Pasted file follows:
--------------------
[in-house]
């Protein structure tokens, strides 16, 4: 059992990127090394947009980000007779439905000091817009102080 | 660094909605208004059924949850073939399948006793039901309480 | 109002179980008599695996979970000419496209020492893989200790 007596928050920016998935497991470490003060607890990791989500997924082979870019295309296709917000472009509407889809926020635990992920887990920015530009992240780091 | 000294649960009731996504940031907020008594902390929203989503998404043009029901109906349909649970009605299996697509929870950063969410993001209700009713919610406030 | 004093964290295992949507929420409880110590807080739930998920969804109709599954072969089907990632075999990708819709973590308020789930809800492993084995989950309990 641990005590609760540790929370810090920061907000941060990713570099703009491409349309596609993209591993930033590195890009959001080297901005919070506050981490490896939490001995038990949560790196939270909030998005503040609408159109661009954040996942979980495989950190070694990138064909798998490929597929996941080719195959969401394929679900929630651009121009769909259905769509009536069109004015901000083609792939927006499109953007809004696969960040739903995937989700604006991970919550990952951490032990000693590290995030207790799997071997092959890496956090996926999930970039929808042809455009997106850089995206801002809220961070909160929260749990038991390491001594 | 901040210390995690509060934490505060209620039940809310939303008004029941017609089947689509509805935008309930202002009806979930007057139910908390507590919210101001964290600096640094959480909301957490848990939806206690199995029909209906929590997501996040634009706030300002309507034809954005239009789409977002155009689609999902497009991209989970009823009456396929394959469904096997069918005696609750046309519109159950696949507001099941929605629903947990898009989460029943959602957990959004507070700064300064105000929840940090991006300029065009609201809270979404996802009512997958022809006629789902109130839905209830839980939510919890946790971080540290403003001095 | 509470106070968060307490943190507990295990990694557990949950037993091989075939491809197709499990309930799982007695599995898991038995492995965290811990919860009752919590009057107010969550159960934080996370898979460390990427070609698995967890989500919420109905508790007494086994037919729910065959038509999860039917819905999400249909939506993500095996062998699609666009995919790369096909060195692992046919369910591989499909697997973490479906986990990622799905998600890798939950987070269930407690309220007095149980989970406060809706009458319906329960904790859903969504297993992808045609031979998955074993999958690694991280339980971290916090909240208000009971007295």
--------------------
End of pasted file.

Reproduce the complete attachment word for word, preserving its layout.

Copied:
[in-house]
């Protein structure tokens, strides 16, 4: 059992990127090394947009980000007779439905000091817009102080 | 660094909605208004059924949850073939399948006793039901309480 | 109002179980008599695996979970000419496209020492893989200790 007596928050920016998935497991470490003060607890990791989500997924082979870019295309296709917000472009509407889809926020635990992920887990920015530009992240780091 | 000294649960009731996504940031907020008594902390929203989503998404043009029901109906349909649970009605299996697509929870950063969410993001209700009713919610406030 | 004093964290295992949507929420409880110590807080739930998920969804109709599954072969089907990632075999990708819709973590308020789930809800492993084995989950309990 641990005590609760540790929370810090920061907000941060990713570099703009491409349309596609993209591993930033590195890009959001080297901005919070506050981490490896939490001995038990949560790196939270909030998005503040609408159109661009954040996942979980495989950190070694990138064909798998490929597929996941080719195959969401394929679900929630651009121009769909259905769509009536069109004015901000083609792939927006499109953007809004696969960040739903995937989700604006991970919550990952951490032990000693590290995030207790799997071997092959890496956090996926999930970039929808042809455009997106850089995206801002809220961070909160929260749990038991390491001594 | 901040210390995690509060934490505060209620039940809310939303008004029941017609089947689509509805935008309930202002009806979930007057139910908390507590919210101001964290600096640094959480909301957490848990939806206690199995029909209906929590997501996040634009706030300002309507034809954005239009789409977002155009689609999902497009991209989970009823009456396929394959469904096997069918005696609750046309519109159950696949507001099941929605629903947990898009989460029943959602957990959004507070700064300064105000929840940090991006300029065009609201809270979404996802009512997958022809006629789902109130839905209830839980939510919890946790971080540290403003001095 | 509470106070968060307490943190507990295990990694557990949950037993091989075939491809197709499990309930799982007695599995898991038995492995965290811990919860009752919590009057107010969550159960934080996370898979460390990427070609698995967890989500919420109905508790007494086994037919729910065959038509999860039917819905999400249909939506993500095996062998699609666009995919790369096909060195692992046919369910591989499909697997973490479906986990990622799905998600890798939950987070269930407690309220007095149980989970406060809706009458319906329960904790859903969504297993992808045609031979998955074993999958690694991280339980971290916090909240208000009971007295």